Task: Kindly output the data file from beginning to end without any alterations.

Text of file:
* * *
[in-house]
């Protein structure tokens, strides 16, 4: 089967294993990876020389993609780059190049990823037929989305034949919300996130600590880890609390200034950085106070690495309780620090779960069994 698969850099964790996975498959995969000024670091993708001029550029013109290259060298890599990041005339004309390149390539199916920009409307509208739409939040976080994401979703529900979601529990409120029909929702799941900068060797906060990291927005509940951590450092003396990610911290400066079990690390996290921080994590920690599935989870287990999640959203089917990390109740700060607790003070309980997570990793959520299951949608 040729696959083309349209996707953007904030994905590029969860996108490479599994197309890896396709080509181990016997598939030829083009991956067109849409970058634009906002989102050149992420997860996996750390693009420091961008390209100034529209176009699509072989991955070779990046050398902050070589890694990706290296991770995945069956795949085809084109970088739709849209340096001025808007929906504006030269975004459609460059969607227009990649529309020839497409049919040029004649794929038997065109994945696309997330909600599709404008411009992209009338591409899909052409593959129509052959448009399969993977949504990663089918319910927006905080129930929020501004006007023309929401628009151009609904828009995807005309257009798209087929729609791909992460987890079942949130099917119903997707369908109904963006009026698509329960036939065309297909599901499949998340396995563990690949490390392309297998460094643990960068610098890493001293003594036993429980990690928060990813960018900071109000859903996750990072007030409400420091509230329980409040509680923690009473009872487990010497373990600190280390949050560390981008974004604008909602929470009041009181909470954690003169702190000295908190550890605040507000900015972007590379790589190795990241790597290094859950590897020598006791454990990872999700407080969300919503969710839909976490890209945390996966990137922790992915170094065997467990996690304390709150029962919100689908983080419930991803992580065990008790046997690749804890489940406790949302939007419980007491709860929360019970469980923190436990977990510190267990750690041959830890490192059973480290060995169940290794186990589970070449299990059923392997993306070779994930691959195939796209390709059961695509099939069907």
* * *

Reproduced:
[in-house]
């Protein structure tokens, strides 16, 4: 089967294993990876020389993609780059190049990823037929989305034949919300996130600590880890609390200034950085106070690495309780620090779960069994 698969850099964790996975498959995969000024670091993708001029550029013109290259060298890599990041005339004309390149390539199916920009409307509208739409939040976080994401979703529900979601529990409120029909929702799941900068060797906060990291927005509940951590450092003396990610911290400066079990690390996290921080994590920690599935989870287990999640959203089917990390109740700060607790003070309980997570990793959520299951949608 040729696959083309349209996707953007904030994905590029969860996108490479599994197309890896396709080509181990016997598939030829083009991956067109849409970058634009906002989102050149992420997860996996750390693009420091961008390209100034529209176009699509072989991955070779990046050398902050070589890694990706290296991770995945069956795949085809084109970088739709849209340096001025808007929906504006030269975004459609460059969607227009990649529309020839497409049919040029004649794929038997065109994945696309997330909600599709404008411009992209009338591409899909052409593959129509052959448009399969993977949504990663089918319910927006905080129930929020501004006007023309929401628009151009609904828009995807005309257009798209087929729609791909992460987890079942949130099917119903997707369908109904963006009026698509329960036939065309297909599901499949998340396995563990690949490390392309297998460094643990960068610098890493001293003594036993429980990690928060990813960018900071109000859903996750990072007030409400420091509230329980409040509680923690009473009872487990010497373990600190280390949050560390981008974004604008909602929470009041009181909470954690003169702190000295908190550890605040507000900015972007590379790589190795990241790597290094859950590897020598006791454990990872999700407080969300919503969710839909976490890209945390996966990137922790992915170094065997467990996690304390709150029962919100689908983080419930991803992580065990008790046997690749804890489940406790949302939007419980007491709860929360019970469980923190436990977990510190267990750690041959830890490192059973480290060995169940290794186990589970070449299990059923392997993306070779994930691959195939796209390709059961695509099939069907």